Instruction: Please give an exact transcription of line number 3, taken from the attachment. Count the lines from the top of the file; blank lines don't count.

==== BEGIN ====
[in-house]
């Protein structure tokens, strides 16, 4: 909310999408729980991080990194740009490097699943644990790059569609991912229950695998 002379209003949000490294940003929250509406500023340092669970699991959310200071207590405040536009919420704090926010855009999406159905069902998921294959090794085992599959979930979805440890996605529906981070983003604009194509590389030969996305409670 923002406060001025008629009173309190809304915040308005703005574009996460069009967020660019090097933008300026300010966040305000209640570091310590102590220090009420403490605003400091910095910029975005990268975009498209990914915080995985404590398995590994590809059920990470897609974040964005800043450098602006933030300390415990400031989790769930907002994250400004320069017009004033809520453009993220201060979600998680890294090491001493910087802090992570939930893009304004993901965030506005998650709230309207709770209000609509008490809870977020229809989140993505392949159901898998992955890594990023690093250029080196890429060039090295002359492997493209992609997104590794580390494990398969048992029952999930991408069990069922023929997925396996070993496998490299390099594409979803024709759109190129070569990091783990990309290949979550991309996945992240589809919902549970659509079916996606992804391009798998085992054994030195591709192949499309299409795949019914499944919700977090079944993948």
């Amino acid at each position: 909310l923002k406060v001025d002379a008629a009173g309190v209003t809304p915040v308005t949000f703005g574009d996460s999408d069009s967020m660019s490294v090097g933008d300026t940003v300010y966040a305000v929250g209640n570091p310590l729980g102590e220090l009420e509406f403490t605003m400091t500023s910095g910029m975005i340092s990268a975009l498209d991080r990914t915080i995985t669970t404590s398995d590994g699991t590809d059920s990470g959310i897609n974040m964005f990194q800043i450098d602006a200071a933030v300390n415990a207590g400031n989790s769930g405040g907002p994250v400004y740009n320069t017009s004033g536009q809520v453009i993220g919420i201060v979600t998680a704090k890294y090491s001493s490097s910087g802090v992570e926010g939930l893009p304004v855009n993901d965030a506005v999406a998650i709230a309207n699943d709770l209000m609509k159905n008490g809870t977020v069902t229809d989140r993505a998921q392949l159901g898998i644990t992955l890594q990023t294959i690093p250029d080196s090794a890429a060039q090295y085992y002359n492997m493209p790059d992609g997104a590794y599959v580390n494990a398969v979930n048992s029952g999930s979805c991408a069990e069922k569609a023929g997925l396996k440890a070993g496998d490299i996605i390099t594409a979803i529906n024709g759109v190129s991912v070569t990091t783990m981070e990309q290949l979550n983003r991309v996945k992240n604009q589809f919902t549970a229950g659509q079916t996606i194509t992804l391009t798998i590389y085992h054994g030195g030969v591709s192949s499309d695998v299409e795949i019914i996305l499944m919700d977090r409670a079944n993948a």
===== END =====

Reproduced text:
């Amino acid at each position: 909310l923002k406060v001025d002379a008629a009173g309190v209003t809304p915040v308005t949000f703005g574009d996460s999408d069009s967020m660019s490294v090097g933008d300026t940003v300010y966040a305000v929250g209640n570091p310590l729980g102590e220090l009420e509406f403490t605003m400091t500023s910095g910029m975005i340092s990268a975009l498209d991080r990914t915080i995985t669970t404590s398995d590994g699991t590809d059920s990470g959310i897609n974040m964005f990194q800043i450098d602006a200071a933030v300390n415990a207590g400031n989790s769930g405040g907002p994250v400004y740009n320069t017009s004033g536009q809520v453009i993220g919420i201060v979600t998680a704090k890294y090491s001493s490097s910087g802090v992570e926010g939930l893009p304004v855009n993901d965030a506005v999406a998650i709230a309207n699943d709770l209000m609509k159905n008490g809870t977020v069902t229809d989140r993505a998921q392949l159901g898998i644990t992955l890594q990023t294959i690093p250029d080196s090794a890429a060039q090295y085992y002359n492997m493209p790059d992609g997104a590794y599959v580390n494990a398969v979930n048992s029952g999930s979805c991408a069990e069922k569609a023929g997925l396996k440890a070993g496998d490299i996605i390099t594409a979803i529906n024709g759109v190129s991912v070569t990091t783990m981070e990309q290949l979550n983003r991309v996945k992240n604009q589809f919902t549970a229950g659509q079916t996606i194509t992804l391009t798998i590389y085992h054994g030195g030969v591709s192949s499309d695998v299409e795949i019914i996305l499944m919700d977090r409670a079944n993948a």